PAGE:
Invited for this month′s cover is the group of Gregory Parsons at North Carolina State University. The image shows one cycle of TiO2atomic layer deposition (ALD), in which the sequential dosing and purging of TiCl4and H2O forms ultrathin and conformal TiO2films on rough FTO glass. Pinhole-free ALD TiO2forms a blocking layer to impede electron–hole recombination at the FTO/electrolyte interface in dye-sensitized solar cells. The ALD process allows discrete tuning of the blocking-layer thickness to maximize performance improvement. Read the full text of the article at 10.1002/cssc.201300067
What is the most significant result of this study?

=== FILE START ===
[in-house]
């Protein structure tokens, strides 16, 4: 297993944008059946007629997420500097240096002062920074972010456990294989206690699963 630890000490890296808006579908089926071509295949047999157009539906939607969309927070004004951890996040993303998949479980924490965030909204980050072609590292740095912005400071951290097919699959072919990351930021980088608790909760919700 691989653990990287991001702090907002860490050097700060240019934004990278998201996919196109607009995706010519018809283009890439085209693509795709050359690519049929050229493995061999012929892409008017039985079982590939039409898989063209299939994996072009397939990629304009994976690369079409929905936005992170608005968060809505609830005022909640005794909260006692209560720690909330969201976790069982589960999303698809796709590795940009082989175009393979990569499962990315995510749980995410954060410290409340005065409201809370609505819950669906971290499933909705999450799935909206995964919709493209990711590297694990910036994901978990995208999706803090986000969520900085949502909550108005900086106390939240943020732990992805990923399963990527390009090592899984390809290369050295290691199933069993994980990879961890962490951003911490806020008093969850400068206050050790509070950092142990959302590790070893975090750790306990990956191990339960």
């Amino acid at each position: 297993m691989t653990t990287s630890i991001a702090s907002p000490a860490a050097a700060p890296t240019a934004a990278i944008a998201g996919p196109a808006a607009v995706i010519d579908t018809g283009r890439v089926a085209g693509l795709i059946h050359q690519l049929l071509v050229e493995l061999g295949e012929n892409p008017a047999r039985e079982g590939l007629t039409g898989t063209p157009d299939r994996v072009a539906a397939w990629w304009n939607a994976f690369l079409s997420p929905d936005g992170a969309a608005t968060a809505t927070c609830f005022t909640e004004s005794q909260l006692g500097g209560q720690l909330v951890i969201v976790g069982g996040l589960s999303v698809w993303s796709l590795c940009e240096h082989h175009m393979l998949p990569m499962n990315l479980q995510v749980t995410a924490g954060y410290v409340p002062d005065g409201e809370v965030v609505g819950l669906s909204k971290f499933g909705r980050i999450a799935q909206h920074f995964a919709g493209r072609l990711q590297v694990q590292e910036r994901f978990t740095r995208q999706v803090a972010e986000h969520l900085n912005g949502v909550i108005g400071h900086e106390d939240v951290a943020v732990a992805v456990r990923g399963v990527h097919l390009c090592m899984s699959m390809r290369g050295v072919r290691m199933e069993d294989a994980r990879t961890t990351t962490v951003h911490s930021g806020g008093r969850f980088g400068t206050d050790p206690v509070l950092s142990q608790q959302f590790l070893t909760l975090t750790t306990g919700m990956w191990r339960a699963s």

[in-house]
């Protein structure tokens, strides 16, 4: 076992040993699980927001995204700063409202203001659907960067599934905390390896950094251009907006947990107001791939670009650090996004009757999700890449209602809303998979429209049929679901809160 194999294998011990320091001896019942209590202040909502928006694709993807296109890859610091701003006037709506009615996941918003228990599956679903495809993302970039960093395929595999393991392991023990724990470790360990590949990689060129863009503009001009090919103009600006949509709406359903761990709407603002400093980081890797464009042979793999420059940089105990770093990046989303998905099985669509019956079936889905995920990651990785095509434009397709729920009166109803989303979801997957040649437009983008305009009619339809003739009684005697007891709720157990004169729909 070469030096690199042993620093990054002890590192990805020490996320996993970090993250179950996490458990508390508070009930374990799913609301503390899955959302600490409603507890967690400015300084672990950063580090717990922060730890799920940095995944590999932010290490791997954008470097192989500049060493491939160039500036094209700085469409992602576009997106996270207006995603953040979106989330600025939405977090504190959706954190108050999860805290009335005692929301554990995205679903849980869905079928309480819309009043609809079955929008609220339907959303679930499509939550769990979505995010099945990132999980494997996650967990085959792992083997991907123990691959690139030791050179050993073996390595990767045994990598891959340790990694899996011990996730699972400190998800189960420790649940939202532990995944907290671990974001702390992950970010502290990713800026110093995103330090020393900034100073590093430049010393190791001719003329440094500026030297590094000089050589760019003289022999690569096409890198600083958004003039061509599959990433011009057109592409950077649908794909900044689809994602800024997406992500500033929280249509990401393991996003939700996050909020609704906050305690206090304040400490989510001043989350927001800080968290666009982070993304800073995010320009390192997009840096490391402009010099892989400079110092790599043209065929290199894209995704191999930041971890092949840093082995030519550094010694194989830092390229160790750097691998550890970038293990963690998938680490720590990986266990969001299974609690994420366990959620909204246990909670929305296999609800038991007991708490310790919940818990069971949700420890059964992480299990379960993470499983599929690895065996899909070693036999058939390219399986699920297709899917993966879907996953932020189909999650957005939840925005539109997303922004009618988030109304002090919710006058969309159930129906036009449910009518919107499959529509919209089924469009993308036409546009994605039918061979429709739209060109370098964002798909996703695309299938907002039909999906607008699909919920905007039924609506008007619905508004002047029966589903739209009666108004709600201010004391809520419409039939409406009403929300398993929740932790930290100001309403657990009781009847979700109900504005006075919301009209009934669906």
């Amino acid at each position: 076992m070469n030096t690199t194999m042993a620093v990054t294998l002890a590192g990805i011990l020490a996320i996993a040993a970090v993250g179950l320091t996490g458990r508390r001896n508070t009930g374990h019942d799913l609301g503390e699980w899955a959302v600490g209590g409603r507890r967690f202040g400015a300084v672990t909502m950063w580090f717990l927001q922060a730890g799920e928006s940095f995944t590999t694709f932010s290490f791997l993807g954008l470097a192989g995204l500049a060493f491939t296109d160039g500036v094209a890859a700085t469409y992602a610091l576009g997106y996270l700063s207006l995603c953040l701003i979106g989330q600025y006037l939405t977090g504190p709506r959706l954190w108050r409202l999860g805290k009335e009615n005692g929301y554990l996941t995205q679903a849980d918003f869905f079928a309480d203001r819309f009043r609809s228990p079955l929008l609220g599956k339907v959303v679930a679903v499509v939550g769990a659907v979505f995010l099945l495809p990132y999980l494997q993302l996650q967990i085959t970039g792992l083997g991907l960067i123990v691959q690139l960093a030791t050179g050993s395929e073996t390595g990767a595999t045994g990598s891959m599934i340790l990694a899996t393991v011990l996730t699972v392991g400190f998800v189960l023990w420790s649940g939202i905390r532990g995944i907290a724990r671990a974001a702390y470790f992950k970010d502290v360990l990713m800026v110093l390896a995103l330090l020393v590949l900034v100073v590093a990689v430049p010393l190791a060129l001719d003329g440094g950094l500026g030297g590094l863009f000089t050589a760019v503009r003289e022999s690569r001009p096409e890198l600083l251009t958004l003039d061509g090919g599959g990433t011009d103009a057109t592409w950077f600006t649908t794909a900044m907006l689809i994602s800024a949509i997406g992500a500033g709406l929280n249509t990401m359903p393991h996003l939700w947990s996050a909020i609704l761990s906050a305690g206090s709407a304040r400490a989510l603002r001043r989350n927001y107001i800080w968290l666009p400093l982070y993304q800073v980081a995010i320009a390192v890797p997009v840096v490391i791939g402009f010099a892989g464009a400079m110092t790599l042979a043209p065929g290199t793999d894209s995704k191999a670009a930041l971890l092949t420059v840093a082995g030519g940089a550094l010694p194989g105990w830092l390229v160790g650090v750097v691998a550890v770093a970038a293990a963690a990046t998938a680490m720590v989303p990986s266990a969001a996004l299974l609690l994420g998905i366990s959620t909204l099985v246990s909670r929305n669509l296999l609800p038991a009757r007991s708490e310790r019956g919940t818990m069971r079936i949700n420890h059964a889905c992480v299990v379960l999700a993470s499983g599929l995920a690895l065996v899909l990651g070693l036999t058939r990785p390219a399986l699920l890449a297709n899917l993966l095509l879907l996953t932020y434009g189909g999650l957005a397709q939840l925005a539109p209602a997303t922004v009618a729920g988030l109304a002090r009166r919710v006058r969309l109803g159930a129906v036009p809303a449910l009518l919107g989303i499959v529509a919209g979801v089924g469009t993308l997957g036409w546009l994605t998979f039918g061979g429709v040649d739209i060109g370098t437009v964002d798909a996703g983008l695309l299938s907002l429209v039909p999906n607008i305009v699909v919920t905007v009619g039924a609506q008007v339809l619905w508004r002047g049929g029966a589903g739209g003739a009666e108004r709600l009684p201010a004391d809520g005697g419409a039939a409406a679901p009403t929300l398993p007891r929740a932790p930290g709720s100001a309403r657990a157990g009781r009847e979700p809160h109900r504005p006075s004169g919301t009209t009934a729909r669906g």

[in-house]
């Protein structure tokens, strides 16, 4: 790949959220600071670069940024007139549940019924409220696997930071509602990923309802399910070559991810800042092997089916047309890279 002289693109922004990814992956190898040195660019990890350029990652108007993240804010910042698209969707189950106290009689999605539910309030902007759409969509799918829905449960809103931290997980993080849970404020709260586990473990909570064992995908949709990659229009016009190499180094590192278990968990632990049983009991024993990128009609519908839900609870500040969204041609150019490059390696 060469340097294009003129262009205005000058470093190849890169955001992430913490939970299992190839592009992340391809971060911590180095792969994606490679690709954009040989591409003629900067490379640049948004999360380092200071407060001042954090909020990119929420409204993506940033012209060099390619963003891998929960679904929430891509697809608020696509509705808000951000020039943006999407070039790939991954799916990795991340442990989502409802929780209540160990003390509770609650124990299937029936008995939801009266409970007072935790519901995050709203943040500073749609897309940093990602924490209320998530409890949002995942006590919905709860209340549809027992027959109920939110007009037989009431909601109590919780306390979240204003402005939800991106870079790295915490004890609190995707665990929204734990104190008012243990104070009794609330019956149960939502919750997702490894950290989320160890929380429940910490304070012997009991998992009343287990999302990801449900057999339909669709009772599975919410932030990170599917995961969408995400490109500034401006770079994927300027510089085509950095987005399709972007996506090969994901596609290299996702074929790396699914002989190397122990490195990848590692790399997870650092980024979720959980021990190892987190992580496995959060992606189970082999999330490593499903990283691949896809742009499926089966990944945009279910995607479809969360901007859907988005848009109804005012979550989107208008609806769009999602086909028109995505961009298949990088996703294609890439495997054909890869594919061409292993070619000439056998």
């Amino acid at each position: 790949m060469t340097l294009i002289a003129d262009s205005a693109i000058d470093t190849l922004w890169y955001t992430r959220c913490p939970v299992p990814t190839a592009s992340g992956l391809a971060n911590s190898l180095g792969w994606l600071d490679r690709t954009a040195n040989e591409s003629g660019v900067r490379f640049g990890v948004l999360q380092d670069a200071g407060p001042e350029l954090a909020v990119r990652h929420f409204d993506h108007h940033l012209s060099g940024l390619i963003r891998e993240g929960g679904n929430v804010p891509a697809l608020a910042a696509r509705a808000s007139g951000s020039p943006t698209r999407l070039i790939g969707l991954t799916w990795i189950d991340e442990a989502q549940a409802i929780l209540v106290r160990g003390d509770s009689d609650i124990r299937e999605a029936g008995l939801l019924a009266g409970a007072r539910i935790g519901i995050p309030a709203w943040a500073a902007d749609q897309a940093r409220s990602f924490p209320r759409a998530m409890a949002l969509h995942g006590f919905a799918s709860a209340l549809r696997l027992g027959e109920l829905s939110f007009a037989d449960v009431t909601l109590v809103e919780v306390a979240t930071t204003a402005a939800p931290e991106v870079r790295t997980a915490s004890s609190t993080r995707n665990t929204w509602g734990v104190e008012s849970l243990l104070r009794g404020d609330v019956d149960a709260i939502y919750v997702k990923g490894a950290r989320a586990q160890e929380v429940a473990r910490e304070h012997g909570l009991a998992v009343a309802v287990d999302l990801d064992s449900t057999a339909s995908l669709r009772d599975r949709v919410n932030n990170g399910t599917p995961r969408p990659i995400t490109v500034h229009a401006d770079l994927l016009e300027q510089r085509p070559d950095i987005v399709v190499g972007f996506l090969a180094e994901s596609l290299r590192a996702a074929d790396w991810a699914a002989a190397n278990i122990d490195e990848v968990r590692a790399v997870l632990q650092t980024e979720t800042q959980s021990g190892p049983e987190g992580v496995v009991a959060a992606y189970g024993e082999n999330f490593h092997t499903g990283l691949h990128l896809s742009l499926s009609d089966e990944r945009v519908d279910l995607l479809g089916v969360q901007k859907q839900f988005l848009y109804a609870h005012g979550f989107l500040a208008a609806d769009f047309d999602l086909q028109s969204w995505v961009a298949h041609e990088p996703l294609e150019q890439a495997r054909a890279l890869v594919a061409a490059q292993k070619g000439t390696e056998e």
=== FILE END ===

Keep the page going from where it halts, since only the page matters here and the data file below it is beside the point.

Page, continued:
12We find that a 5 nm thick ALD blocking layer is sufficient to suppress electron–hole recombination in dye-sensitized solar cells. The best-performing ALD blocking layer is thinner than layers formed by other thin film deposition methods, allowing good charge transport into the FTO to be maintained.
What time-consuming dead-ends delayed the results before this breakthrough?
It was difficult to obtain reliable and consistent results in each thickness. We had to standardize fabrication methods and then strictly follow the method for every sample preparation. Each device result reported represents the average of three devices made under the same conditions. We know, therefore, that the reported trends are readily reproducible.
What future opportunities do you see?
ALD blocking layers demonstrate how vapor-phase nanoscale material engineering can be important in an electrochemical system. We see significant new opportunities for ALD materials and processes in other photoelectrochemical and photoelectro-synthesis cell structures.
The authors acknowledge support from the U.S. Department of Energy Project (8NT0001925).